Psychology In the News
Posts tagged with “Informational” (All posts)
- March 17, 2016
A new study shows that activation cells in the dentate gyrus via optogenetics can restore memories in mice models of Alzheimer's. In other words: memories may not completely disappear with Alzheimer's, they just become harder to recall.
- October 30, 2014
- September 24, 2014
Can exercise help children diagnosed with ADHD in the classroom?
- February 7, 2014
- December 5, 2013
"Not everyone is destined to follow one misdeed with another, but a new study reveals what type of person is likely to be a “repeat offender”. In a series of experiments, behavioral researcher Shu Zhang of Columbia Business School and her colleagues found that people who derive a sense of security from the status quo are significantly more likely to follow one ethical lapse with another than are people who are comfortable with change."
Read the full APS review here.
- November 18, 2013
What causes personality maturation in early adulthood? Some researchers say maturation is determined by genetic factors (five-factor theory); others say it is related to culture-specific expectations for behavior at a certain age (social-investment theory). In the research reported here, Bleidorn et al. (2013) examined Big Five personality data, collected as part of the Gosling-Potter Internet Personality Project from participants in 62 countries, and indices of the timing of a variety of socially normative behaviors — such as marriage, parenthood, and entry into the workforce — for those countries. Although personality did mature as people aged, the faster maturation found in countries with earlier transition to adult roles supports social-investment theory.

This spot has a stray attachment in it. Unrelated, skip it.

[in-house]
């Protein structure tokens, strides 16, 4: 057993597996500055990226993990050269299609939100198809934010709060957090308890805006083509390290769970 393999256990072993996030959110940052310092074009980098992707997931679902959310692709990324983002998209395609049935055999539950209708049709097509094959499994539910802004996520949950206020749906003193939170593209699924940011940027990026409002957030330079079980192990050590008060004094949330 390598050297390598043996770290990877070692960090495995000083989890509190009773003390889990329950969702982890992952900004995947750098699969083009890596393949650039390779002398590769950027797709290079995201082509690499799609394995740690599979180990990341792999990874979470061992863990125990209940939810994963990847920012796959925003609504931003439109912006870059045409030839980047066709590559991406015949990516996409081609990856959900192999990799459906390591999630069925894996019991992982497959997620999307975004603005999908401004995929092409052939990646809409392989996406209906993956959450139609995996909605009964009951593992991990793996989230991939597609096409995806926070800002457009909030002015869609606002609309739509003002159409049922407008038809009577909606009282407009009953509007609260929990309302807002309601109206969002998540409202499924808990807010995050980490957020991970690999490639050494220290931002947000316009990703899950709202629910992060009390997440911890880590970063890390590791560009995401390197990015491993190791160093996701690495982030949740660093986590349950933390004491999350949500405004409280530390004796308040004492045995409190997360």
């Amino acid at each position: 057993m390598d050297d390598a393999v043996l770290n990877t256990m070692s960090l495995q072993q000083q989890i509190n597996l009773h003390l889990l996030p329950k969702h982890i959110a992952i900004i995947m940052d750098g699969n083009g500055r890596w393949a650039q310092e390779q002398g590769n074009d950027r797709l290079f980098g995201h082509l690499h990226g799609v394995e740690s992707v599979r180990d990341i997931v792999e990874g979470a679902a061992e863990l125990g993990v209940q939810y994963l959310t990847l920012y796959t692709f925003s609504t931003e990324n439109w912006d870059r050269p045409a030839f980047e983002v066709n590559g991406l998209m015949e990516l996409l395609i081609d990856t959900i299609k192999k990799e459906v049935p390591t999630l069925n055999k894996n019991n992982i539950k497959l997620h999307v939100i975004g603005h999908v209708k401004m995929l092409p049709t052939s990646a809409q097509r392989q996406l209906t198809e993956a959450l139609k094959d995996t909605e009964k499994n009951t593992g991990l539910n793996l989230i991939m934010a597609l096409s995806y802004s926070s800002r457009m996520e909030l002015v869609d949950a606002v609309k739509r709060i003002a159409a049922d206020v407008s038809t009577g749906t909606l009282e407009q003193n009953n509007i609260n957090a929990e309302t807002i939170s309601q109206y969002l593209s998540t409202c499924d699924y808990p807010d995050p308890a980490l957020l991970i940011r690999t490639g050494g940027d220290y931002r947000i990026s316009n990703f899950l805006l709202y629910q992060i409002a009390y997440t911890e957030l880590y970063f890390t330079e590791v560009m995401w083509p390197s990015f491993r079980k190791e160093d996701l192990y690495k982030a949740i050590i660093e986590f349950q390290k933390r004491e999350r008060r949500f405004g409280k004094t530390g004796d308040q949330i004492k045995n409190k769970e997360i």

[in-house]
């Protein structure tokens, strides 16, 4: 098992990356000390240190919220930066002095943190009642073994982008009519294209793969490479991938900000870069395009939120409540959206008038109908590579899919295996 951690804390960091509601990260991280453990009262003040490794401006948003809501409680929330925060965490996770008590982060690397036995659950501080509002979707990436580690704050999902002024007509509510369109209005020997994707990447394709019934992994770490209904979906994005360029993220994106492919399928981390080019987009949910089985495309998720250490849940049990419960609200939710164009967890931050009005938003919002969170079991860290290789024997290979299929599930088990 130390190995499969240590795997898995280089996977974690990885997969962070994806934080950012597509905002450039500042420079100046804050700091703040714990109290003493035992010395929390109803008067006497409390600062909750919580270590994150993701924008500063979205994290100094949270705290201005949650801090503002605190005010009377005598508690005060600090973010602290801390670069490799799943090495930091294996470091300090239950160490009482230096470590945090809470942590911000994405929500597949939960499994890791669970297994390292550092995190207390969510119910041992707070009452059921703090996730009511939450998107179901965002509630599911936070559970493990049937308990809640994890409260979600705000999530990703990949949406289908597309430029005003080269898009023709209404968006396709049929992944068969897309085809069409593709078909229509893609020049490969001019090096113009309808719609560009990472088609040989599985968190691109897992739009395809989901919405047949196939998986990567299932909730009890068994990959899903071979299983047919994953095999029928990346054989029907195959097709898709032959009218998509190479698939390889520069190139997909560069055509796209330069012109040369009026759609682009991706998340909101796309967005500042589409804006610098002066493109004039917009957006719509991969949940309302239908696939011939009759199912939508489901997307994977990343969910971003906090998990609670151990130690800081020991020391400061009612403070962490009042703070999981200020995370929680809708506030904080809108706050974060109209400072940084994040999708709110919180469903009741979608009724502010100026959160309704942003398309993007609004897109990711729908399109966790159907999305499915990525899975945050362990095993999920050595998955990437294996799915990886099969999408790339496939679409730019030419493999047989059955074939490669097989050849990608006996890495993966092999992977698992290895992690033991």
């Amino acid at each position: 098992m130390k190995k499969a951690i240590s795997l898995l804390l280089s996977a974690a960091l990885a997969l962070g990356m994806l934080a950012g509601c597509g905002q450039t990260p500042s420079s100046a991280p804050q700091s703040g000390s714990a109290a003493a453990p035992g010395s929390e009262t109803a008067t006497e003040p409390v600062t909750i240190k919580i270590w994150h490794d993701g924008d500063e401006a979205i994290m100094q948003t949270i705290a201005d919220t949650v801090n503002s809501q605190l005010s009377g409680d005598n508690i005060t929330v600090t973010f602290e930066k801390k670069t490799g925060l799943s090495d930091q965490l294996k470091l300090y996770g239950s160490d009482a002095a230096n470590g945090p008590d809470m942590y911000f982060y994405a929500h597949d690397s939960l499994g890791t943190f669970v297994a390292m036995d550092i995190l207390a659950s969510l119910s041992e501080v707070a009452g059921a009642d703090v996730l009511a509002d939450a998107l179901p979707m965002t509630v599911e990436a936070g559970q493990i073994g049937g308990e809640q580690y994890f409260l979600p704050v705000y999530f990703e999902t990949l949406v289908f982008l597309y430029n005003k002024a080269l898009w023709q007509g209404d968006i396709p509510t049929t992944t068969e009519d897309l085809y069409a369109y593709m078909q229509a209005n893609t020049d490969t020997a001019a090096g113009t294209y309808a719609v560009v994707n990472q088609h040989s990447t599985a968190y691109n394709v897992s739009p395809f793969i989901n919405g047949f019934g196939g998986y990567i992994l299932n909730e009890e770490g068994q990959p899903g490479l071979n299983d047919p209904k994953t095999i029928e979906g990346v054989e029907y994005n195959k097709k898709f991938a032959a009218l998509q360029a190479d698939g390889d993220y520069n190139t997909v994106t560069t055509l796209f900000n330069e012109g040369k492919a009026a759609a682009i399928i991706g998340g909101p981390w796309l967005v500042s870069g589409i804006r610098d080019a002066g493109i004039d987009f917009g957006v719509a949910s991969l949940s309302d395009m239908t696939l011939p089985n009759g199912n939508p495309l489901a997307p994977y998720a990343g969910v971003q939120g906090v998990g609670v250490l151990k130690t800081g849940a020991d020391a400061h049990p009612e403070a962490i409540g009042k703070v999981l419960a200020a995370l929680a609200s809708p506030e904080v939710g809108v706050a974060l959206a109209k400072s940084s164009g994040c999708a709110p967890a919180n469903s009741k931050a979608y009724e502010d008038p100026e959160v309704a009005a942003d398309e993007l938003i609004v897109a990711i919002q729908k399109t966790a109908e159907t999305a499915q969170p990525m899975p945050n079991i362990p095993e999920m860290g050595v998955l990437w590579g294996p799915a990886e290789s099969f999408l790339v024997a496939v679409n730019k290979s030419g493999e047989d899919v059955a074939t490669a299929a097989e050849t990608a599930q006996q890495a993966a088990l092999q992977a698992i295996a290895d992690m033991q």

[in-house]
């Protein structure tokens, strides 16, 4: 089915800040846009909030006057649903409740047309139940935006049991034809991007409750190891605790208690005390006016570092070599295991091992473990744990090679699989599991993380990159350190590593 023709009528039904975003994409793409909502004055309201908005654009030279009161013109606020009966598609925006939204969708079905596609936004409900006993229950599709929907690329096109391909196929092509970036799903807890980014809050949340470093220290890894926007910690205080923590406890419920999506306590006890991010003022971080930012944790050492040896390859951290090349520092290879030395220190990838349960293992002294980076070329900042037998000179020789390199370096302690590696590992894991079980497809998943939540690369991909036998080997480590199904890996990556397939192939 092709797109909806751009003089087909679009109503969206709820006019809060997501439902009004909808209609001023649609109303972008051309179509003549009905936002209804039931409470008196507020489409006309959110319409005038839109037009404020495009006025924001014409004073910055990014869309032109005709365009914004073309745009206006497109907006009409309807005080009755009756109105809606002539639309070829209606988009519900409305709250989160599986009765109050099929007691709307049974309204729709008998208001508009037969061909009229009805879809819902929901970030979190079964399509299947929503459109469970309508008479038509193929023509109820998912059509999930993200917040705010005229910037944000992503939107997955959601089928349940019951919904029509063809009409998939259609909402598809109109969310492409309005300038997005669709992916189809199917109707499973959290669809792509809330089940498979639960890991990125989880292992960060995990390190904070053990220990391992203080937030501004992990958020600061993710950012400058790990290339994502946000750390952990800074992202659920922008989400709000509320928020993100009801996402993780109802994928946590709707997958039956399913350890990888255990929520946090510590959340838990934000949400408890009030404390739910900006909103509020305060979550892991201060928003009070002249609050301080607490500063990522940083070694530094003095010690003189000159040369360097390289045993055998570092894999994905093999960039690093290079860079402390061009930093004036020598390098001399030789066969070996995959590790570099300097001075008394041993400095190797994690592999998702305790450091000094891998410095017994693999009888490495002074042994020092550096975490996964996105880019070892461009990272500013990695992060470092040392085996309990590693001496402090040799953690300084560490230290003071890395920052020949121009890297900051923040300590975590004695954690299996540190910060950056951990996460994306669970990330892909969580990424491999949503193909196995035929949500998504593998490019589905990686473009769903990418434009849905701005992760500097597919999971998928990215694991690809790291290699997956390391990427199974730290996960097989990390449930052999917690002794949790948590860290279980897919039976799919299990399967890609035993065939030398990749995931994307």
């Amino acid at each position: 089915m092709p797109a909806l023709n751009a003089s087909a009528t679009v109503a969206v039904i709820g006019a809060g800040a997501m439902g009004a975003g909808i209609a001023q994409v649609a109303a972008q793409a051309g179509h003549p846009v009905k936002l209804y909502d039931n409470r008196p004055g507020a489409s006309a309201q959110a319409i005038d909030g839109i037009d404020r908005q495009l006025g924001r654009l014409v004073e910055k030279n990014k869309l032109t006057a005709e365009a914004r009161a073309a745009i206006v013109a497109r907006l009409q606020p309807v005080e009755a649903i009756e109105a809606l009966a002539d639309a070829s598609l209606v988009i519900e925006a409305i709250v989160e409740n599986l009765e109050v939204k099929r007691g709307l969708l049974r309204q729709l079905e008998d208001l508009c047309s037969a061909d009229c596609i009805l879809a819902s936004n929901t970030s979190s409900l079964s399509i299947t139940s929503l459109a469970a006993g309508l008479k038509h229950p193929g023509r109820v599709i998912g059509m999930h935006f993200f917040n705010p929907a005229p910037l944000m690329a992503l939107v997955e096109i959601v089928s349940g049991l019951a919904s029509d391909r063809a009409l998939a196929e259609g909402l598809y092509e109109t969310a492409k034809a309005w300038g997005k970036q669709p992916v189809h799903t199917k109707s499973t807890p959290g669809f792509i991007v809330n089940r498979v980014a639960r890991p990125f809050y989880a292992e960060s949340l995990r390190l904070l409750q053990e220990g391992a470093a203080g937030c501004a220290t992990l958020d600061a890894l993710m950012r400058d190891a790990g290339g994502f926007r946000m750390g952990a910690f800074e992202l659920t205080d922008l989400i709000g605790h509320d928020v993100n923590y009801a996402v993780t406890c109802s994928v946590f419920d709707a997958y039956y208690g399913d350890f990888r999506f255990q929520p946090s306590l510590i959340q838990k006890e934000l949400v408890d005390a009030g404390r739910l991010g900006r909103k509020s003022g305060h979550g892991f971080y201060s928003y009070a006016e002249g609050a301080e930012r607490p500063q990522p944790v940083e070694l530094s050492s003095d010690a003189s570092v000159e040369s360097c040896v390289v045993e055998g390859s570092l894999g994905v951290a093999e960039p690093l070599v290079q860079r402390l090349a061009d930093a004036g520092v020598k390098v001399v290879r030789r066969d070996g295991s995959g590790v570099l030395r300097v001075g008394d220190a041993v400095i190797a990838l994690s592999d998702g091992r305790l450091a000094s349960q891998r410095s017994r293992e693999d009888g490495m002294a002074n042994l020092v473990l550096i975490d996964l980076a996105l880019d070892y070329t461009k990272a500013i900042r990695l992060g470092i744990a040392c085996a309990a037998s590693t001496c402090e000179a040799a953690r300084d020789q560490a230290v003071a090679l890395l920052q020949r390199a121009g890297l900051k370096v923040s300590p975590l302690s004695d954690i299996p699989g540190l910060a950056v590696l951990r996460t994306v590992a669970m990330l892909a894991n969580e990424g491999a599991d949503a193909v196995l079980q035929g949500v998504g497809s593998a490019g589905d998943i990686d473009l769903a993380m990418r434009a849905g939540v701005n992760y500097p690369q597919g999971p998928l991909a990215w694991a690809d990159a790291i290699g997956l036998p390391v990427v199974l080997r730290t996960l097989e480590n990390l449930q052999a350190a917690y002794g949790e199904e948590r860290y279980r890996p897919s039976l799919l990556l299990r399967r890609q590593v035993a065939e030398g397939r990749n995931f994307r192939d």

- October 17, 2013
Work on synesthesia has predominantly focused on confirming the authenticity of synesthetic experience, but much less research has been conducted to examine the extent to which synesthesia is linked to broader perceptual differences. The research reported here examines whether synesthesia is associated with differences in color and motion processing by comparing these abilities in synesthetes who experience color as their evoked sensation with nonsynesthetic participants.
- September 19, 2013
No one joins Facebook to be sad and lonely. But a new study from the University of Michigan psychologist Ethan Kross argues that that’s exactly how it makes us feel. Read the study here.
- March 20, 2013
Researchers at Columbia University shed new light on how we attend to information in environments with numerous stimuli.
- December 14, 2012
Two researchers have recently published a new interpretation of the classic Milgram Obedience study and Zimbardo's prison study. Click here for a news story about their article.